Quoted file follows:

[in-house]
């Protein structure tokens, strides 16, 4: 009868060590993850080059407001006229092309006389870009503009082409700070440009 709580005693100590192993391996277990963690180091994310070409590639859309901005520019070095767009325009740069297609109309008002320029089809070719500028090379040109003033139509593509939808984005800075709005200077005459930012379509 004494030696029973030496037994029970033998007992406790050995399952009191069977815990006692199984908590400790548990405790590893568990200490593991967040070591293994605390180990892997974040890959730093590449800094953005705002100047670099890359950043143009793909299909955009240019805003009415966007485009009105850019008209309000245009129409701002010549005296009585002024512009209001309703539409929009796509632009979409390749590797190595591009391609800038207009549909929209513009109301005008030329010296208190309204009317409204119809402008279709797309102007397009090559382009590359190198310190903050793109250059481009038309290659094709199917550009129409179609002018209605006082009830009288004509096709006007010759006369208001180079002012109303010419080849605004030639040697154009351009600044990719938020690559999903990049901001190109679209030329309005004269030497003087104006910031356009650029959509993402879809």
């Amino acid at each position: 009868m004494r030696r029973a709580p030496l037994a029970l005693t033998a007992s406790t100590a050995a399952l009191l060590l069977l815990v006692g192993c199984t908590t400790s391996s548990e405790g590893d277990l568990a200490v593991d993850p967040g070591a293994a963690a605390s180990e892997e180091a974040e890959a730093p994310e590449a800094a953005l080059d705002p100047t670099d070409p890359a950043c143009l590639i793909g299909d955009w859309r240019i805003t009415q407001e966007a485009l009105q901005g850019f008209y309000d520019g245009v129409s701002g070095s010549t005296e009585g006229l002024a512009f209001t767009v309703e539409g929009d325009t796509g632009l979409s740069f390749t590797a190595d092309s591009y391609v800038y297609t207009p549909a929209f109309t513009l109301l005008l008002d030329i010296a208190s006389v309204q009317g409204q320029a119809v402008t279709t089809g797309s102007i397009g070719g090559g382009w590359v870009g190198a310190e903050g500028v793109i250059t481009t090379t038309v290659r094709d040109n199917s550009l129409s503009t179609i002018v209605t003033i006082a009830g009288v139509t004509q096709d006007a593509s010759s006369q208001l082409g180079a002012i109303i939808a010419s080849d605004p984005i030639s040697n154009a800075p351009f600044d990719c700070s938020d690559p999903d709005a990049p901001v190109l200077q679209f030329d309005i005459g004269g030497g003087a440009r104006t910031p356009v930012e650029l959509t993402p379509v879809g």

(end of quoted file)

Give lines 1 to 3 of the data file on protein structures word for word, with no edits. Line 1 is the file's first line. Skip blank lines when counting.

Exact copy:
[in-house]
């Protein structure tokens, strides 16, 4: 009868060590993850080059407001006229092309006389870009503009082409700070440009 709580005693100590192993391996277990963690180091994310070409590639859309901005520019070095767009325009740069297609109309008002320029089809070719500028090379040109003033139509593509939808984005800075709005200077005459930012379509 004494030696029973030496037994029970033998007992406790050995399952009191069977815990006692199984908590400790548990405790590893568990200490593991967040070591293994605390180990892997974040890959730093590449800094953005705002100047670099890359950043143009793909299909955009240019805003009415966007485009009105850019008209309000245009129409701002010549005296009585002024512009209001309703539409929009796509632009979409390749590797190595591009391609800038207009549909929209513009109301005008030329010296208190309204009317409204119809402008279709797309102007397009090559382009590359190198310190903050793109250059481009038309290659094709199917550009129409179609002018209605006082009830009288004509096709006007010759006369208001180079002012109303010419080849605004030639040697154009351009600044990719938020690559999903990049901001190109679209030329309005004269030497003087104006910031356009650029959509993402879809």
């Amino acid at each position: 009868m004494r030696r029973a709580p030496l037994a029970l005693t033998a007992s406790t100590a050995a399952l009191l060590l069977l815990v006692g192993c199984t908590t400790s391996s548990e405790g590893d277990l568990a200490v593991d993850p967040g070591a293994a963690a605390s180990e892997e180091a974040e890959a730093p994310e590449a800094a953005l080059d705002p100047t670099d070409p890359a950043c143009l590639i793909g299909d955009w859309r240019i805003t009415q407001e966007a485009l009105q901005g850019f008209y309000d520019g245009v129409s701002g070095s010549t005296e009585g006229l002024a512009f209001t767009v309703e539409g929009d325009t796509g632009l979409s740069f390749t590797a190595d092309s591009y391609v800038y297609t207009p549909a929209f109309t513009l109301l005008l008002d030329i010296a208190s006389v309204q009317g409204q320029a119809v402008t279709t089809g797309s102007i397009g070719g090559g382009w590359v870009g190198a310190e903050g500028v793109i250059t481009t090379t038309v290659r094709d040109n199917s550009l129409s503009t179609i002018v209605t003033i006082a009830g009288v139509t004509q096709d006007a593509s010759s006369q208001l082409g180079a002012i109303i939808a010419s080849d605004p984005i030639s040697n154009a800075p351009f600044d990719c700070s938020d690559p999903d709005a990049p901001v190109l200077q679209f030329d309005i005459g004269g030497g003087a440009r104006t910031p356009v930012e650029l959509t993402p379509v879809g």